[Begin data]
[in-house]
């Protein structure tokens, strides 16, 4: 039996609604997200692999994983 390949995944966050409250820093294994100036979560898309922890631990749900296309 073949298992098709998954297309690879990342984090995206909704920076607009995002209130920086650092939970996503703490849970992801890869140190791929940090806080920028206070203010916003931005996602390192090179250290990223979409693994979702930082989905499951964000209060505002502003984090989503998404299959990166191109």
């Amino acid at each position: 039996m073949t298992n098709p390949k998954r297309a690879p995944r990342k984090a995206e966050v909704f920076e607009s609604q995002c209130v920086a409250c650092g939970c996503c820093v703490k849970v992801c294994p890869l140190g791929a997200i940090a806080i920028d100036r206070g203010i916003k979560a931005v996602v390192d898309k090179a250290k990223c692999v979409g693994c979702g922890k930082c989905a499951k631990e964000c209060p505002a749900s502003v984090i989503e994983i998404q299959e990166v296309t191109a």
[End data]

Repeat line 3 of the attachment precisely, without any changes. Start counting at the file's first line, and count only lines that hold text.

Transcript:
């Amino acid at each position: 039996m073949t298992n098709p390949k998954r297309a690879p995944r990342k984090a995206e966050v909704f920076e607009s609604q995002c209130v920086a409250c650092g939970c996503c820093v703490k849970v992801c294994p890869l140190g791929a997200i940090a806080i920028d100036r206070g203010i916003k979560a931005v996602v390192d898309k090179a250290k990223c692999v979409g693994c979702g922890k930082c989905a499951k631990e964000c209060p505002a749900s502003v984090i989503e994983i998404q299959e990166v296309t191109a």